Algerian protest in 2011: Flickr
On February 23, Algerian authorities dissolved a decades-old pro-democracy group that participated in the peaceful protest which helped force the North African country’s long-time President Abdelaziz Bouteflika from office in 2019. The Youth Action Group, know as RAJ, and the left-leaning Movement for Democracy and Socialism party that was also suspended by the same degree, appear to be the latest targets of a crackdown on Algeria’s dissenting voices. Algeria has in recent months stepped up a crackdown on dissent, right groups say, after having quashed the “Hirak” mass protest movement that mobilised hundreds of thousands of demonstrators in weekly protest from 2019 and 2020.
The Algerian Council of State said RAJ was dissolved in line with an October 2021 court decision in favour of an interior ministry lawsuit. The ministry had alleged that the group is “rallying forces to destabilize the country” and conducting other activities that violate a controversial 2012 law on nongovernmental groups. RAJ leaders have repeatedly denied the government’s allegations. They stated that the authorities under President Abdel Madjid Tebbouna have rolled back on promises to reform the power structure that under former president Bouteflika was marked by corruption and repression.Iternational human rights organisations have urged Tebboune to scrap the 2012 law adopted by the Bouteflika regime that governs NGO activities.
Restrictive laws on opposition
The Law on Associations of 2012 is heavily restrictive and does not conform with international standards on freedom of association. Article 2 states the objectives of an association “must fit within the general interest and not be contrary to the national foundations and values or the public order and good morals”. Such provisions are too vaguely worded to allow association to predict whether any of its activities are a crime and threatens the exercise of the rights to freedom of expression and association, Amnesty International and Human Rights Watch said. Associations should be free to determine their statutes and activities and make decisions without government interference and should not face dissolution for their legal and peaceful activities. Civil society organizations should be free to communicate with foreign non-governmental organizations, intergovernmental organizations, and international human rights bodies. “Algeria is rapidly plunging ever deeper into a human rights crisis where there is virtually no more space for human rights work and activities,” said Amna Guellali, Amnesty International’s deputy director for the Middle East and North Africa. “The authorities’ dismantling of the oldest human rights group in the country will go down in history as a shameful act that must be reversed immediately.”
The United Nations condemned the closure of the country’s largest human rights organisations. This comes amid growing repression of opposition figures associated with the liberal Hirak movement. UN Special Rapporteur Mary Lawlor accused the Algerian government of “acts of intimidation, silencing, and repression”. She continued by saying “the decision to dissolve such respected human rights associations demonstrates an alarming crackdown on civil society organizations and seriously undermined the space for human right defenders to carry out their legitimate human rights activities, and to freely associate and express themselves. The decision to dissolve those two renowned human rights organisations must be reserved”. The Algerian government is cracking down on opposition campaigners, as President Abdelmadjid Tebbouna is speculated to be preparing to seek another term in elections next year. In 2019, human rights groups helped force then-president Abdelaziz Bouteflika out of office following a wave of strikes and protests. Fearing similar treatment, Tebboune seems to be taking proactive measures.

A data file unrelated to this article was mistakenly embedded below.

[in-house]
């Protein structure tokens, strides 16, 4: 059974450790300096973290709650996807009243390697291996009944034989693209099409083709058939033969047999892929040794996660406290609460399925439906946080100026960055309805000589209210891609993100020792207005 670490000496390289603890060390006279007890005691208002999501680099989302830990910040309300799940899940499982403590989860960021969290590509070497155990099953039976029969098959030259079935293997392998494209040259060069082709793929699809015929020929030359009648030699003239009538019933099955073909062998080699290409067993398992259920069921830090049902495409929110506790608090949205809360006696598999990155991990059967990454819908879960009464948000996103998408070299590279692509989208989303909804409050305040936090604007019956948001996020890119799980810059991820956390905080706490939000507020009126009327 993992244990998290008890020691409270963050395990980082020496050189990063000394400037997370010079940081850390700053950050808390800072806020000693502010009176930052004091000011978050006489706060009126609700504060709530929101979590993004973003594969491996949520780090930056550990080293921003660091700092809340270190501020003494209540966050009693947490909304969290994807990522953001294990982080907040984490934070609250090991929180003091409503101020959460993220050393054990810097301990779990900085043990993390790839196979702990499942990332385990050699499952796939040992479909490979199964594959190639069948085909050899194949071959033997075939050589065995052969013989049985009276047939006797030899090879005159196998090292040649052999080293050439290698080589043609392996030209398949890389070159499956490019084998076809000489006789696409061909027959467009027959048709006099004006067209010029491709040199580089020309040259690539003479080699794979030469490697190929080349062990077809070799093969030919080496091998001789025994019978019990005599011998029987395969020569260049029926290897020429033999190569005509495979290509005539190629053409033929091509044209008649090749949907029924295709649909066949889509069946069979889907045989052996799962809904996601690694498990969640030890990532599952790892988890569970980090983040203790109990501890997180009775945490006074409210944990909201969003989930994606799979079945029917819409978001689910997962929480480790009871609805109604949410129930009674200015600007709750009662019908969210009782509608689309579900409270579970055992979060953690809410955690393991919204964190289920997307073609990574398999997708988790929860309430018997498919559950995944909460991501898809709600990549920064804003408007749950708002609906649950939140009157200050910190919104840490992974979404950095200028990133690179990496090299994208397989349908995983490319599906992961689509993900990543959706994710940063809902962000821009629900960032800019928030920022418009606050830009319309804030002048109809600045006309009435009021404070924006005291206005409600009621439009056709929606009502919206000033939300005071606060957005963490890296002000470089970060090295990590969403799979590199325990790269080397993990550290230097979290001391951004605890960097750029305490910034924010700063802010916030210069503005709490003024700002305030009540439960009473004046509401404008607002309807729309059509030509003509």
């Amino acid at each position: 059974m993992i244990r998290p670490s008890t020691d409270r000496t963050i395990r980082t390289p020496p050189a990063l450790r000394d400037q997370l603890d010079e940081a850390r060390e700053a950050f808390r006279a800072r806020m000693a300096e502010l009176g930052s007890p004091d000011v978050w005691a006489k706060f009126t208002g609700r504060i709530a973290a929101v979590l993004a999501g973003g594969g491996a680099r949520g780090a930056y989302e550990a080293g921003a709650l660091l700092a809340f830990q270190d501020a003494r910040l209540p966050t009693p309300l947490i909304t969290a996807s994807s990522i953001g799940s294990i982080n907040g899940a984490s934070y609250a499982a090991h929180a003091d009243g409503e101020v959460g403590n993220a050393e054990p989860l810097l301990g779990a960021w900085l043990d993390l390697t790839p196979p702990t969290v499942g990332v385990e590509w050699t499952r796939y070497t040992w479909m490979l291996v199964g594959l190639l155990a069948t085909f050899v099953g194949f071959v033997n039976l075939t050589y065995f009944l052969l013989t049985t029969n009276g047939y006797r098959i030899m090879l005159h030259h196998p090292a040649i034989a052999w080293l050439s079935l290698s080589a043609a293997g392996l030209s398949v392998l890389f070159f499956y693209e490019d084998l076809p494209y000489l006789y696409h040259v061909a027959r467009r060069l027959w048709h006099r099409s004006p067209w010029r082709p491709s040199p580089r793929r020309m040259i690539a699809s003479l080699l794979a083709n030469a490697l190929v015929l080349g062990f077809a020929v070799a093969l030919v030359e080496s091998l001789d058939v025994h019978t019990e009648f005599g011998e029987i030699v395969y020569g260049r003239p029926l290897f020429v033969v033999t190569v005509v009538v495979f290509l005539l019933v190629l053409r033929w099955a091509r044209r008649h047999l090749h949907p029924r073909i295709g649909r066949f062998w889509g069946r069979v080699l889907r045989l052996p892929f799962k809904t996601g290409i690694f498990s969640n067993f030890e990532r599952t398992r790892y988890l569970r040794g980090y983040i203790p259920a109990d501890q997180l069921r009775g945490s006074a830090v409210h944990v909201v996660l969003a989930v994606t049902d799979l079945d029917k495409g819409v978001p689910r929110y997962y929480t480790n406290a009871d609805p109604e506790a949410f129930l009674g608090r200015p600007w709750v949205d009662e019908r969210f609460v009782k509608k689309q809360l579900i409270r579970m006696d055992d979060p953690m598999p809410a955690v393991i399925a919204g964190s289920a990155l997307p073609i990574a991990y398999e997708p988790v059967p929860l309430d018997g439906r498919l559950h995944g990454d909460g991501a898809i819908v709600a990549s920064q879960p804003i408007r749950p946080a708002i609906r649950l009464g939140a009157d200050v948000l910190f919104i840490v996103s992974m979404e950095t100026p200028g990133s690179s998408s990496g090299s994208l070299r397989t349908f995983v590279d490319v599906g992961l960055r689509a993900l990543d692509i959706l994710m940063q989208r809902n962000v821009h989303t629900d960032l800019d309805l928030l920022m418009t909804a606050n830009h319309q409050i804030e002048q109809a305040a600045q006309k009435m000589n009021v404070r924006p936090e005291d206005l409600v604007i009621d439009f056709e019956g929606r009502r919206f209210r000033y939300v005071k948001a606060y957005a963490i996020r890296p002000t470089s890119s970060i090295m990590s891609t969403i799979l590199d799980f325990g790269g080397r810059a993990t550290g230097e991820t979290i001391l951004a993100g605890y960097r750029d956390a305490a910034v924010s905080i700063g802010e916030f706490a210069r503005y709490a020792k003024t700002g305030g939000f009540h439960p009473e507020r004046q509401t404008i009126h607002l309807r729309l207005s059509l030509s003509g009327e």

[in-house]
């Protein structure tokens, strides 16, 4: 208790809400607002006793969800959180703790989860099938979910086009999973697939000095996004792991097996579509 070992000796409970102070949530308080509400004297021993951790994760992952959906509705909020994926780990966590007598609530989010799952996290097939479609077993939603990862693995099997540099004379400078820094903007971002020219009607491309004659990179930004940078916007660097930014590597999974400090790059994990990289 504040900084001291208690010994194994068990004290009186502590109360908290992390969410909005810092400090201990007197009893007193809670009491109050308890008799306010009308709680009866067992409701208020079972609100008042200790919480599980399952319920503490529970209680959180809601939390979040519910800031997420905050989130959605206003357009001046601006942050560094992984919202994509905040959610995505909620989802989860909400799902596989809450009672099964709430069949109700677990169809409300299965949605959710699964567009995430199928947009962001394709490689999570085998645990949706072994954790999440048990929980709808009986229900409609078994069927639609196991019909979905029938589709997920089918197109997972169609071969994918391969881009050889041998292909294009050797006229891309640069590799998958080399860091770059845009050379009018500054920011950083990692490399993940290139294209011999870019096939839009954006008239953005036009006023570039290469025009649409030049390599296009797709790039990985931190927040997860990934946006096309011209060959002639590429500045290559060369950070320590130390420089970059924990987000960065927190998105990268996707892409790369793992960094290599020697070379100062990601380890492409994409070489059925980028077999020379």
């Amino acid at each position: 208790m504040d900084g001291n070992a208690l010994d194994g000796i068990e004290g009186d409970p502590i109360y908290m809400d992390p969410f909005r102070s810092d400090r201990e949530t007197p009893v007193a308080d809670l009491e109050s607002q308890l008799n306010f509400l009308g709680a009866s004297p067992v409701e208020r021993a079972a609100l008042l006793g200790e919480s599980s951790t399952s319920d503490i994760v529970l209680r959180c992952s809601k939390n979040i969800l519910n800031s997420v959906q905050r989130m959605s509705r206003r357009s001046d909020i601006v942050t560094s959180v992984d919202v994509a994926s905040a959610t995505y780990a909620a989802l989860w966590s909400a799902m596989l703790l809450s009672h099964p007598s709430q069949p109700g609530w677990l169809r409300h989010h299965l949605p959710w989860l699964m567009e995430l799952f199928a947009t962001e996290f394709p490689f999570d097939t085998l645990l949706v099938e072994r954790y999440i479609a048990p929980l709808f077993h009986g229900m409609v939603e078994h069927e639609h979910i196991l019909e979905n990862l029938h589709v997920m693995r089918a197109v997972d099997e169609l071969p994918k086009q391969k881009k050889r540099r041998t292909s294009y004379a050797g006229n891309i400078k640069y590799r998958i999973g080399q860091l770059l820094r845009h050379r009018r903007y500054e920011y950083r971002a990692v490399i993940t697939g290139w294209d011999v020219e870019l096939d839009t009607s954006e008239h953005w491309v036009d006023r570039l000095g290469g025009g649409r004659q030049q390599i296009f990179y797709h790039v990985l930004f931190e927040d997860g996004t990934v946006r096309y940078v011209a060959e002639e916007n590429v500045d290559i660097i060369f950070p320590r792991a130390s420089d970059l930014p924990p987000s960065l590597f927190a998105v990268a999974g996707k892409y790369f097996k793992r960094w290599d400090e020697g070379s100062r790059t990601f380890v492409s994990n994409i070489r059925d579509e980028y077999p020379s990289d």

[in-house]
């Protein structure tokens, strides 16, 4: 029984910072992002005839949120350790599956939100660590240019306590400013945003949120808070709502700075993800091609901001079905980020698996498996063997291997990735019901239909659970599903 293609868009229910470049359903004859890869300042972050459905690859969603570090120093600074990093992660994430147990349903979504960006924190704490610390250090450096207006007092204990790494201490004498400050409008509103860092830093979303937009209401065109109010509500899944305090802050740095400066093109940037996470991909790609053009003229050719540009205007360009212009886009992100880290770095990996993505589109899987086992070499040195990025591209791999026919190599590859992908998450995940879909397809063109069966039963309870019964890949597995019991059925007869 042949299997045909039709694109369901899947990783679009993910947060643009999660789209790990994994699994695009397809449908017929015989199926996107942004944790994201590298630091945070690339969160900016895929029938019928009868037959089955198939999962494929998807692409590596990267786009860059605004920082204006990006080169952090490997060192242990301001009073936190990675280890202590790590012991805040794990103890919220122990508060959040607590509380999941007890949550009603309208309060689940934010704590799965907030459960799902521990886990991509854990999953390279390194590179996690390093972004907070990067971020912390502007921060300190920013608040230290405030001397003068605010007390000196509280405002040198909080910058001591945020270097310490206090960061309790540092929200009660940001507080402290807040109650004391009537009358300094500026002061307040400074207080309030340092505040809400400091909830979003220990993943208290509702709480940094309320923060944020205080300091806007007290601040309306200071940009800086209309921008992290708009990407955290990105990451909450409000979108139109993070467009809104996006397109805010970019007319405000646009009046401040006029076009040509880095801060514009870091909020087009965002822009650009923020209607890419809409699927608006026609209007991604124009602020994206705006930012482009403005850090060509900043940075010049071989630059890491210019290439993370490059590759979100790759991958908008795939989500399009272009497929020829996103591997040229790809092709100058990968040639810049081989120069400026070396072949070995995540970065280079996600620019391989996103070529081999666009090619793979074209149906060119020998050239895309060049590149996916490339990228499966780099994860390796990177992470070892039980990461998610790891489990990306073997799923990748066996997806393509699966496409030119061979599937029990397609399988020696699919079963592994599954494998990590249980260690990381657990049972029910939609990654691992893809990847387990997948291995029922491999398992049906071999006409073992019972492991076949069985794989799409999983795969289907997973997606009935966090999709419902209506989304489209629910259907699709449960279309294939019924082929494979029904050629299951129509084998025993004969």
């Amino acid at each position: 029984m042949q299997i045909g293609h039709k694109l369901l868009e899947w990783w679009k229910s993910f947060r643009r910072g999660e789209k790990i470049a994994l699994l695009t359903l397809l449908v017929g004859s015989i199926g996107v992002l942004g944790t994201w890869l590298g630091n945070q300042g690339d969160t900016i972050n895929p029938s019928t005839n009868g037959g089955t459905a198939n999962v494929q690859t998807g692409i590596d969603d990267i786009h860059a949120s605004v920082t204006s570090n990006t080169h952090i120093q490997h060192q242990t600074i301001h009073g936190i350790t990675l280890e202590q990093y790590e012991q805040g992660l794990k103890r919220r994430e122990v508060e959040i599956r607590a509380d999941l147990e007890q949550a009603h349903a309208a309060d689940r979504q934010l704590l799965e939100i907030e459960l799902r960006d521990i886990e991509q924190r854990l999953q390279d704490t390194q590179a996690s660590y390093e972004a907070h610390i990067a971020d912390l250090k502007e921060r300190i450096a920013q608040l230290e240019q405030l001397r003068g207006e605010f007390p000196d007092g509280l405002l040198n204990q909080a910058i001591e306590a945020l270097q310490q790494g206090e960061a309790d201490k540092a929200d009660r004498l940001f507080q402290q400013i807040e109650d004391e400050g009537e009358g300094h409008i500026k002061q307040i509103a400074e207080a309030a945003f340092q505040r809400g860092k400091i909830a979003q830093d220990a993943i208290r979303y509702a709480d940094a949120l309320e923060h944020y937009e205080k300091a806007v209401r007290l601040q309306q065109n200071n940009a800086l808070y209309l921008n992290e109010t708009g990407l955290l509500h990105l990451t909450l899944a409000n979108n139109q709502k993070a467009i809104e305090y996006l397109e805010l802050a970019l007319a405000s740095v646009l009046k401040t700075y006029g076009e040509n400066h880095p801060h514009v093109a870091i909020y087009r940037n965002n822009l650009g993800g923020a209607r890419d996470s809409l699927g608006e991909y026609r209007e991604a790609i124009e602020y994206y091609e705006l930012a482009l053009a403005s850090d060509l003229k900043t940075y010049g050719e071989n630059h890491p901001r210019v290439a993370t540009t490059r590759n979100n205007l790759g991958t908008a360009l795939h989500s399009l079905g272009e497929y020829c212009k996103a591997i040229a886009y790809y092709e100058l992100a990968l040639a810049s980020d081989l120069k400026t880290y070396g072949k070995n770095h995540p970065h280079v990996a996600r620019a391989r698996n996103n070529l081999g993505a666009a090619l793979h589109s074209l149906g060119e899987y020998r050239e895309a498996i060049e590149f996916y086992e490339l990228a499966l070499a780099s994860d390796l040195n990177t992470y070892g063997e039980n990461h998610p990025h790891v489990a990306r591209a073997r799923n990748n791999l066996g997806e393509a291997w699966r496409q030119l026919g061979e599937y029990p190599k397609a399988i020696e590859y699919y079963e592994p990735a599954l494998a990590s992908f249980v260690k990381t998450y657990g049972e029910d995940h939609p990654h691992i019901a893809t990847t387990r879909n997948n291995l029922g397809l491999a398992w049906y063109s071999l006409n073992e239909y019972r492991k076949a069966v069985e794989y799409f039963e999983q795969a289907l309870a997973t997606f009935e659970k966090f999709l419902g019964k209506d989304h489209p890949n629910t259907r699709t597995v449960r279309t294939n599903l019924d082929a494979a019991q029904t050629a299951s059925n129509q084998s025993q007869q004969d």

Crushing of critical voices
Protests erupted in 2019 when seriously ill former president Abdelaziz Bouteflika appeared to be running for a third term after 20 years in power. The protest movement succeeded in thwarting Bouteflika and he was eventually forced to resign. But when the movement opposed plans later that year to hold presidential elections without first putting reforms in place, the authorities began to arrest the perceived leaders of the informal movement. The crackdown intensified after the election of Abdelmadjid Tebboune as president in December 2019, though the mass marches halted in March 2020 due to the Covid-19 pandemic. Around the second anniversary of Hirak, in February 2021, the protests resumed, but lost momentum three months later, due to repression and a weakening of the movement. Three years after the start of large-scale weekly peaceful protests for political change, authorities have detained 280 activists, who are facing or convicted on the basis of vague charges. Eric Goldstein, acting Middle East and North Africa director at Human Rights Watch said “piling on dubious charges of ‘terrorism’ and vague charges like ‘harming national unity’ cannot hide the fact that this is about crushing the critical voices of a peaceful reform movement”.
Author: Manouk Bronzwaer